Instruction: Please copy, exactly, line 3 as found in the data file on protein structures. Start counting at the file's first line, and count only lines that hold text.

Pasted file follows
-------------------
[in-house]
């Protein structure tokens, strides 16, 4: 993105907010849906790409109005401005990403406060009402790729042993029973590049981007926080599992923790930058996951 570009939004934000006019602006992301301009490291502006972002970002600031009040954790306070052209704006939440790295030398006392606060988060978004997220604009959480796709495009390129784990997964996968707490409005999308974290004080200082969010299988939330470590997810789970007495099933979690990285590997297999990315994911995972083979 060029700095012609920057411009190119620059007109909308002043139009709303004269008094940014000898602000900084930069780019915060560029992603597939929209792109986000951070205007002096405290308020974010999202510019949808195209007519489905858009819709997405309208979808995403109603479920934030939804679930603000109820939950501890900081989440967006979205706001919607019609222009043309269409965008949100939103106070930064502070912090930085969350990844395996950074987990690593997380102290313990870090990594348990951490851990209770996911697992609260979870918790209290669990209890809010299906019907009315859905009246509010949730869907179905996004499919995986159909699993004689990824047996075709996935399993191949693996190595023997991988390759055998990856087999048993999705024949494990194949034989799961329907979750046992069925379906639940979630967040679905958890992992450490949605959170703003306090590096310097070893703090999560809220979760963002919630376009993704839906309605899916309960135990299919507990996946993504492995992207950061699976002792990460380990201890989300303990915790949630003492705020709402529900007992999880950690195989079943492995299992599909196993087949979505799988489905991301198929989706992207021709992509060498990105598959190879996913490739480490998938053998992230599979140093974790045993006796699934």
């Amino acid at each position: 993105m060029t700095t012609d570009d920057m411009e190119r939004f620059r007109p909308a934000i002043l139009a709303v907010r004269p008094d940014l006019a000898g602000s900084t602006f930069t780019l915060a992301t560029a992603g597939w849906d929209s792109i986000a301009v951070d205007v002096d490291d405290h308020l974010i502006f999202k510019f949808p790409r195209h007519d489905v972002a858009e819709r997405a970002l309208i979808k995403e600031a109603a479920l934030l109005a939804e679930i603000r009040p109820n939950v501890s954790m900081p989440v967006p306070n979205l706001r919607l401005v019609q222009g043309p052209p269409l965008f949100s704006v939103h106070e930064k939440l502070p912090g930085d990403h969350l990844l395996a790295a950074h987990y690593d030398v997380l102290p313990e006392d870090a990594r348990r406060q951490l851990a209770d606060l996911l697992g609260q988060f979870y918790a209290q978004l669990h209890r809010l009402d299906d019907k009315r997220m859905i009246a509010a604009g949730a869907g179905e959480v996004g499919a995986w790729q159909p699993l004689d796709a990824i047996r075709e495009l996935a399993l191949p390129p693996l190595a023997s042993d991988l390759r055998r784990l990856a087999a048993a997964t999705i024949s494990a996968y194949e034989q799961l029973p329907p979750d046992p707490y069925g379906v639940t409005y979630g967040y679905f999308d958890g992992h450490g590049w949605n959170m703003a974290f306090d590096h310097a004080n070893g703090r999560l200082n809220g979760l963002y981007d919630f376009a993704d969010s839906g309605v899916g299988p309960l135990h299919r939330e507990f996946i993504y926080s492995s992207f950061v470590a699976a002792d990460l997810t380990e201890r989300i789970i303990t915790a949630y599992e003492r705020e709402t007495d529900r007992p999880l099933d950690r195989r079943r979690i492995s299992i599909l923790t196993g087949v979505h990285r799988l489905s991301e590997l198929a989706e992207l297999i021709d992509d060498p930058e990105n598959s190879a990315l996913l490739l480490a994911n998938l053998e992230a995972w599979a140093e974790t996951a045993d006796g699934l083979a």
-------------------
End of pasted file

């Amino acid at each position: 993105m060029t700095t012609d570009d920057m411009e190119r939004f620059r007109p909308a934000i002043l139009a709303v907010r004269p008094d940014l006019a000898g602000s900084t602006f930069t780019l915060a992301t560029a992603g597939w849906d929209s792109i986000a301009v951070d205007v002096d490291d405290h308020l974010i502006f999202k510019f949808p790409r195209h007519d489905v972002a858009e819709r997405a970002l309208i979808k995403e600031a109603a479920l934030l109005a939804e679930i603000r009040p109820n939950v501890s954790m900081p989440v967006p306070n979205l706001r919607l401005v019609q222009g043309p052209p269409l965008f949100s704006v939103h106070e930064k939440l502070p912090g930085d990403h969350l990844l395996a790295a950074h987990y690593d030398v997380l102290p313990e006392d870090a990594r348990r406060q951490l851990a209770d606060l996911l697992g609260q988060f979870y918790a209290q978004l669990h209890r809010l009402d299906d019907k009315r997220m859905i009246a509010a604009g949730a869907g179905e959480v996004g499919a995986w790729q159909p699993l004689d796709a990824i047996r075709e495009l996935a399993l191949p390129p693996l190595a023997s042993d991988l390759r055998r784990l990856a087999a048993a997964t999705i024949s494990a996968y194949e034989q799961l029973p329907p979750d046992p707490y069925g379906v639940t409005y979630g967040y679905f999308d958890g992992h450490g590049w949605n959170m703003a974290f306090d590096h310097a004080n070893g703090r999560l200082n809220g979760l963002y981007d919630f376009a993704d969010s839906g309605v899916g299988p309960l135990h299919r939330e507990f996946i993504y926080s492995s992207f950061v470590a699976a002792d990460l997810t380990e201890r989300i789970i303990t915790a949630y599992e003492r705020e709402t007495d529900r007992p999880l099933d950690r195989r079943r979690i492995s299992i599909l923790t196993g087949v979505h990285r799988l489905s991301e590997l198929a989706e992207l297999i021709d992509d060498p930058e990105n598959s190879a990315l996913l490739l480490a994911n998938l053998e992230a995972w599979a140093e974790t996951a045993d006796g699934l083979a």